But have they left it too late to finally deliver on the promise of the world of Dunwall?
By Tim Colwill on August 15, 2013 at 10:53 am
The Brigmore Witches is the dessert to Dishonored’s buffet.
Where The Knife of Dunwall felt like a classic leftovers fry-up, The Brigmore Witches steps up the game. In the space of a few short hours, Arkane delivers a conclusion that actually finally manages to add something new and compelling to the series, while at the same time making you want to take a fresh look at the buffet that started it all in the first place.
Enough with the food metaphors. The Brigmore Witches succeeds where The Knife of Dunwall got bogged down because not only does it actually build to a satisfying confusion rather than opening with its best shot and petering out, but it actually manages to flex its creative muscles and build a scenario that finally plays to Dishonored’s best and greatest strength: the amazing world that Arkane have built.
Daud’s role as the Anti-Corvo is made starkly clear in the very first level of The Brigmore Witches when you have to break into the very prison that Corvo spent the first game breaking out of. It’s here that Daud’s ability to use his criminal network and purchase Favours that change the level is demonstrated perfectly: I opted to have an Overseer killed and his clothes delivered to me, enabling me to walk right in the prison’s front door.
The Brigmore Witches’ second level puts you back in the streets of Dunwall. The game threatens to drag a little here, but Arkane cleverly spices it up by throwing you into the middle of a gang war between two rival groups of thugs, both of whom are on high alert at all times. This makes traversing the streets and finding all the secrets impressively difficult, and the addition of an interesting extra character to the back story of Piero Joplin is welcome. But it’s that third level, ah… that third level.
There’s a certain point during any playthrough of Dishonored where you stop really feeling worried. You’ve got a crapload of runes, you know how the systems work, you know how to leap tall buildings and break line of sight, and you can literally stop time and rip out people’s spines. It’s not a game that lends itself to horror or a feeling of unease; it’s a game where you try to have as much fun as possible within the complex series of systems that make up the gameplay.
To its massive credit, the third and final level of The Brigmore Witchest tries its hardest to change all that. I won’t go into too much detail about it, but Arkane really saves the best for last — with broad, open areas that offer little in the way of cover (something we touched on in this pre-release interview), lush greenery, new and disturbingly supernatural enemies and a welcome return to the Void, it’s there that we finally get to see the team start to make good on Dishonored’s original promise of a living, breathing, beautifully broken world. It’s a genuine shame that it took them until the end of the DLC to do this.
Another area in which The Brigmore Witches finally delivers a payoff is in the appearance of Corvo. Again, without spoiling too much, it’s genuinely un-nerving to look at Corvo in-game from an outsiders* perspective, and the way that the Royal Protector ties into the overarching narrative and into Daud’s final fate is superbly handled. There’s even the addition of some neat new characters along the way, and Daud’s voice actor Michael Madsen seems to have got over his confused apathy that marred his voice work from the first game.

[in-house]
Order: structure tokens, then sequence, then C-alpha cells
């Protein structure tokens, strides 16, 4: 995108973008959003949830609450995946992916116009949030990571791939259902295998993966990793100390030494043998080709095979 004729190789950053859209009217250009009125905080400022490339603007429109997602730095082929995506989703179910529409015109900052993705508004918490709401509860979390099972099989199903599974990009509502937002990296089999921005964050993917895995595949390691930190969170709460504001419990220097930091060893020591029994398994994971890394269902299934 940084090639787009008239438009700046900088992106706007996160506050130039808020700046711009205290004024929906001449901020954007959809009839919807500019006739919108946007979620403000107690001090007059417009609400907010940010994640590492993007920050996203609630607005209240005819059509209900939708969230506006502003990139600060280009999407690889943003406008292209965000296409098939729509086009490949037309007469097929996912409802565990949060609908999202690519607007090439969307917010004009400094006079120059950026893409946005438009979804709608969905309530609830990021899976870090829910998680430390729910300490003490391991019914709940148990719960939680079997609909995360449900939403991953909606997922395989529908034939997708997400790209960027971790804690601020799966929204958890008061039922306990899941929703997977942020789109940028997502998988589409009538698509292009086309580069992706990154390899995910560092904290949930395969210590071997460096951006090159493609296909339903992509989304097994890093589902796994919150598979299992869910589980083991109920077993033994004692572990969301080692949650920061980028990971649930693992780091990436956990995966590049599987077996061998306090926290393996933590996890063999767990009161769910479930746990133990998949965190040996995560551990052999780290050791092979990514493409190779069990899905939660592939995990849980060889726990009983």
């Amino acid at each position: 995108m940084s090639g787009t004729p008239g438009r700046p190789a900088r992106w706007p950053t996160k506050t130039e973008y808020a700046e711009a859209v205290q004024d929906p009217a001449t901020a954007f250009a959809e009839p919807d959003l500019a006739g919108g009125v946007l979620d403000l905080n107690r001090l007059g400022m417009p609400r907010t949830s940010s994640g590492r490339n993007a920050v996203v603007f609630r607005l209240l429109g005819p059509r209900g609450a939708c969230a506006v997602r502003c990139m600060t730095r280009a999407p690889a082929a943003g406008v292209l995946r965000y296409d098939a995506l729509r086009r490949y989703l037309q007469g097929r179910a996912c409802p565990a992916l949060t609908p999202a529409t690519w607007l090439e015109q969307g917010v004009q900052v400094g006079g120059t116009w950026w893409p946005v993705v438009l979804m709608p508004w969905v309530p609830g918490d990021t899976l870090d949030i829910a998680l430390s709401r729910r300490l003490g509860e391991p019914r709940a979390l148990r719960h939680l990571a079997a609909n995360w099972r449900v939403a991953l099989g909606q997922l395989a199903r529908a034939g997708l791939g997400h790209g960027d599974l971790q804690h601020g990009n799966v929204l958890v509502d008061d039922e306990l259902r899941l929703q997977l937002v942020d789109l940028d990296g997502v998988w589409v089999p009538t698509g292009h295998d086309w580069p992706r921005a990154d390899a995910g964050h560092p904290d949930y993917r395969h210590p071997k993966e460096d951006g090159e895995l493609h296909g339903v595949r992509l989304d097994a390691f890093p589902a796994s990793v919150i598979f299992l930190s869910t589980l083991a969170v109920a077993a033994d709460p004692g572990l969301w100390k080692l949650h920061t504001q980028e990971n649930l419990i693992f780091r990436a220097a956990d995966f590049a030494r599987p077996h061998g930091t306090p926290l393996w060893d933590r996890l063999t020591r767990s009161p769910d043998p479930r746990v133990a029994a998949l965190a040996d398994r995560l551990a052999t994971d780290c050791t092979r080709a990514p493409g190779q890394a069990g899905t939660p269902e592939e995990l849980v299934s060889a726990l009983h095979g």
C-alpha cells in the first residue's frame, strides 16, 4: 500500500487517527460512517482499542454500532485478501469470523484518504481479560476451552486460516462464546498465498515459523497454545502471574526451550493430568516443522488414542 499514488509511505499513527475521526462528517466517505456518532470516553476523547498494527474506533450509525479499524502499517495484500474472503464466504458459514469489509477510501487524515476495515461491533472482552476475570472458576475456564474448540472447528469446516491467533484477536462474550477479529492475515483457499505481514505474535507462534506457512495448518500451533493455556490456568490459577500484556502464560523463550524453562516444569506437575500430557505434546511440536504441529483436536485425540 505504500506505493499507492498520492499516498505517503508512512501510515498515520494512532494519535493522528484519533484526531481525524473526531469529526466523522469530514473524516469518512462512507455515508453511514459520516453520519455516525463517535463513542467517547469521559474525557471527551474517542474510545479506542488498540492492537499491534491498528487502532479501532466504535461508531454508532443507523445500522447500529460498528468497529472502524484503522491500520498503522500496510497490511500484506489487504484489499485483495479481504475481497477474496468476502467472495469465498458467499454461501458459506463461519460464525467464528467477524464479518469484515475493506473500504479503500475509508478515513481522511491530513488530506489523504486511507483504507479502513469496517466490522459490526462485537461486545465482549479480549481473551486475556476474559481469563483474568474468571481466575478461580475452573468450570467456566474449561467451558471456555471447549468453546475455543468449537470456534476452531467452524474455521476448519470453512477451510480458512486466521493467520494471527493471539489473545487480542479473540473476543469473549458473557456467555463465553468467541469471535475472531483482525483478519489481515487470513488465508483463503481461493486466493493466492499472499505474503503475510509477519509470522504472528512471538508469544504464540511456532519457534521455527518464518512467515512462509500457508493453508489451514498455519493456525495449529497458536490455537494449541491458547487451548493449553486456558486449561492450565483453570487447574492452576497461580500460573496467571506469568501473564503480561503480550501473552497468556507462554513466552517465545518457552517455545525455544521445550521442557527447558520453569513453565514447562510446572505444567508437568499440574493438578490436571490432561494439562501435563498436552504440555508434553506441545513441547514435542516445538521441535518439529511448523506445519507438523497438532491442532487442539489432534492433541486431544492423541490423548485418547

You’ll also get what can only be described as totally sweet new powers including Pull, which you may remember as the power Daud uses in the opening sequence of Dishonored to hold Corvo in place. This is a brutally efficient power, which you can use at low levels to simply yank desired items to you from across the room (such as keys on hooks, or purses on belts), or upgrade at high levels to dangle enemies helplessly before you and allow you to execute them at your leisure. Corrupted Bone Charms also appear, which give you a massive benefit (unable to be detected if standing perfectly still, for example) but come with a massive drawback (mana never regenerates).
Unfortunately, The Brigmore Witches was also Arkane’s last shot at fixing some of the stupid bugs that continue to plague the Dishonored engine. Bodies continue to disappear, even when securely stashed. Guards still appear out of thin air, from places where you know there can be no guards. And you still — still — can’t do a non-lethal drop takedown (that one is not a bug, but it is a most frustrating design decision).
Still at $15, it represents great value for money — much like The Knife of Dunwall you can blast through it in maybe two hours if you’re a murder-machine and you don’t care about exploring or trying anything cool, but I managed to stretch it out to about five, and I’m pretty happy with that (especially consdering how much a ticket to the movies costs these days). At the conclusion of it all Arkane have spun a compelling parallel narrative, and added some depth — though perhaps not as much as they’d like — to a previously shallow “dark Corvo” character.
Much in the same way we need more games like Dishonored, we also need more DLC like this — and less DLC like The Trials of Dunwall (sorry, Arkane). Pick it up if you get a chance.
*Pun not intended
- Excellent and satisfying conclusion to the previously somewhat middling story of Daud
- Great new enemies and powers
- Corrupted Bone Charms add interesting risk/reward decisions
- Expands on the mythology of Dunwall and the world in interesting new ways
- Say hello to Corvo
- Those same stupid bugs may never get fixed now
- Sometimes the non-lethal solutions feel a little forced and out of character
The Brigmore Witches will set you back $14.99 on Steam.
This review code supplied by the publisher.